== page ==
Posted on June 16 2019
Transdigm Part III - the Contracts
In Transdigm Part I - I walked you through the February 2019 Department of Defense Office of Inspector General (DOD-OIG) Report. The National Defense Authorization Act (NDAA) for Fiscal Years 2017 and 2018. I am certain that you made a note, that there were multiple inquires from both the House & Senate to the DOD-OIG. This culminated into Congress “inviting”, Transdigm’s May 2019 testimony during the House OverSight Hearing. I also embedded various DOD-OIG reports circa 2006 to present.
Apologies though, I realized when I started writing this follow that I had inadvertently overlooked the written testimony of Kevin Stein Chief Executive Officer, TransDigm. Written Testimony Found HERE or simply click on the embedded Twitter link below.
Watch Acting DoD IG, Glenn Fine and Assistant IG for Audit, Theresa Hull testify before the Committee on Oversight and Reform on "the DoD IG Report on Excess Profits by TransDigm Group, Inc.," May 15 at 10 a.m https://t.co/eDA8mcELPl pic.twitter.com/PmPIwWYyOY— DoD InspectorGeneral (@DoD_IG) May 14, 2019
In Transdigm Part II - I expounded on Part I - by doing a deeper dive into the Department of Justice 2017 thru 2018 Civil Anti-Trust action filed against Transdigm. Which resulted in an April 2018 Final Judgment whereas the DC Court ordered Transdigm to divest several newly acquired entities MEG KG and Perusa. I embedded the German Foreign Ministry and CIFUS data it’s been about 16 months and the docket doesn’t reflect an alternative acquirer or a 60 day delay. I’m not sure what the status of the Final Judgement in Case No: 1:17-cv-02735 Complaint (December 21, 2017), Competitive Impact Statement, Explanation of Consent Decree Procedures, Hold Separate Stipulation and Order, Proposed Final Judgment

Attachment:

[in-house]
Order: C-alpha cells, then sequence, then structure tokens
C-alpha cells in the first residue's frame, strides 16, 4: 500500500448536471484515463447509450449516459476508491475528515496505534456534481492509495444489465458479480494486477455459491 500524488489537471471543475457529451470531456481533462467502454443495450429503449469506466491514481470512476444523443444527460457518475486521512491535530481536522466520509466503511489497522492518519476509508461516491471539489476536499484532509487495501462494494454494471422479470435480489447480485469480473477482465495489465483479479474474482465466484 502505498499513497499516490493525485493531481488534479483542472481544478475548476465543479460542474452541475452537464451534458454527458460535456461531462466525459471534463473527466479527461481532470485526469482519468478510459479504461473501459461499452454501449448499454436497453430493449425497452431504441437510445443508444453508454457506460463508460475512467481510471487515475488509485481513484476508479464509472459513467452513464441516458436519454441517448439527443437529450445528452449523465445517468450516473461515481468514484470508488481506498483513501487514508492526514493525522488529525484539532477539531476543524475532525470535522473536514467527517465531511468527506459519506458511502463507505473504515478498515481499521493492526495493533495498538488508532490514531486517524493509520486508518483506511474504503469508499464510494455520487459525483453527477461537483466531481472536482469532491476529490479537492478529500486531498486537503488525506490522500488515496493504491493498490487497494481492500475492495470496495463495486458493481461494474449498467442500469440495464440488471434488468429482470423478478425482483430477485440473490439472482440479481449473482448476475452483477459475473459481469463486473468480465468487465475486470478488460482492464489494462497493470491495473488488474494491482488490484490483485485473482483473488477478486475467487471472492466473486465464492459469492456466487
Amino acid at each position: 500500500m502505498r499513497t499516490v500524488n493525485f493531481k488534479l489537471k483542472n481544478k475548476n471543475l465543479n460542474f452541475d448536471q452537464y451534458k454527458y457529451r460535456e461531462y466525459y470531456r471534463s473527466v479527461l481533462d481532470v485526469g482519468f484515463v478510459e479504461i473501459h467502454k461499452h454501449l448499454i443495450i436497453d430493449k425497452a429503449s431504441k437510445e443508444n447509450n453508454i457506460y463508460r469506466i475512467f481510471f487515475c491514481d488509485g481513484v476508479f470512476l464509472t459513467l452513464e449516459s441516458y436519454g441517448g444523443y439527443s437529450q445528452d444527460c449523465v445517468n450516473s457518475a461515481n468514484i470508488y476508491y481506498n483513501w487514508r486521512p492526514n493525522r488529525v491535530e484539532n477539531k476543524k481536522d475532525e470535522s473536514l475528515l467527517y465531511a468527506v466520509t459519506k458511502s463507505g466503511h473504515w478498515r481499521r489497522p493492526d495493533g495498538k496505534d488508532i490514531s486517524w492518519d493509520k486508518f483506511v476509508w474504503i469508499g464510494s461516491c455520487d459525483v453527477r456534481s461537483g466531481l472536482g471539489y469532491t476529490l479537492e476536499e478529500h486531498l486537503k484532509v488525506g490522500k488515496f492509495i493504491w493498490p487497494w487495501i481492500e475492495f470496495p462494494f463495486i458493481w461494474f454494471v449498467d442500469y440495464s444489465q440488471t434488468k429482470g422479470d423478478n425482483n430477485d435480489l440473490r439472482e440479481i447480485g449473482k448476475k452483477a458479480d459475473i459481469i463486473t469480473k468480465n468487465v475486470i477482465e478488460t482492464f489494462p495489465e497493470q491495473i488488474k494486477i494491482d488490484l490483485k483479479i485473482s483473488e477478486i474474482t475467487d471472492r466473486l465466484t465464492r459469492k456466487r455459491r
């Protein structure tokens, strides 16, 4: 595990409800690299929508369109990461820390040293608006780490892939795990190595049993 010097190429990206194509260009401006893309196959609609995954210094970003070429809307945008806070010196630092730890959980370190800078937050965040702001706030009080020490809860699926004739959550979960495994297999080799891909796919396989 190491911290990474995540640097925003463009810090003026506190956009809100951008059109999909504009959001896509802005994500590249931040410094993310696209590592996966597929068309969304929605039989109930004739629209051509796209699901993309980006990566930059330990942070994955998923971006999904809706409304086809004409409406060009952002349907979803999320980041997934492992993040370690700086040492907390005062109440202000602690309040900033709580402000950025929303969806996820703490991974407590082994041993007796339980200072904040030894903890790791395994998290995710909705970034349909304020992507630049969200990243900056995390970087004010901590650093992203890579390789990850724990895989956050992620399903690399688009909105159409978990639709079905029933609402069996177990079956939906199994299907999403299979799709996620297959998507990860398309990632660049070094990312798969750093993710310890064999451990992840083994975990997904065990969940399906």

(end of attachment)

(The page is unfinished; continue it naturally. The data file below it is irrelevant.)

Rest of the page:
See see pages 5 and 6 of the Final Judgment. I further detailed the combined certified class action Complaint and rhetorically asked why would Transdigm’s CEO & Executives sell off 300K shares - netting (collectively) >$87M less than 24 hours before Transdigm’s June 9, 2016 SEC filing. I also concluded Part II with a fractional sample size of various contracts awarded to Transdigm et al and set your expectations in Part III - a deeper contract dive.
So let’s start dive into Part III. Firstly it might be informative if I drill down on Contracts, Statutes and then dive in to Transdigm’s subsidiaries. Grab a Red Bull or three, because I’m about to drop a lot of files. I like facts. I like files. I like dots but I really like receipts.
Also many assume that the only “internal watchdog” group is limited to the Defense Department Office of Inspector General.
FAR and TINA
To further complicate the matter there are various statutory “thresholds”. Federal Acquisitions Regulations (FAR) is incredibly complicated. The last time I reviewed the “manual” it’s a 4 to 5 inch binder containing thousands of pages. When you see the word “codification” that essentially means, it’s the law. GSA FAR in PDF format - FAR is 53 chapters long. Alternatively you can access the same documents via the USAF FARsite
FAR Regulations Hierarchy - like I said Federal Contracts can be incredibly complex , moreover Federal Contract Enforcement can be equally complex and arduous to prove or disprove material breach of the Contract/Award terms and conditions.
It is worth noting that the vast majority of the time Federal Contractors are ethical, mindful of their contractual obligations to the Agency and to our Government writ large. Truth In Negotiations Act (TINA) - 10 U.S.C. 2306a and 41 U.S.C. chapter 35:
...requires offerors to submit certified cost or pricing data if a procurement exceeds the TINA threshold and none of the exceptions to certified cost or pricing data requirements applies. Under TINA, the contracting officer obtains accurate, complete, and current data from offerors to establish a fair and reasonable price (see FAR 15.403). TINA also allows for a price adjustment remedy if it is later found that a contractor did not provide accurate, complete, and current data.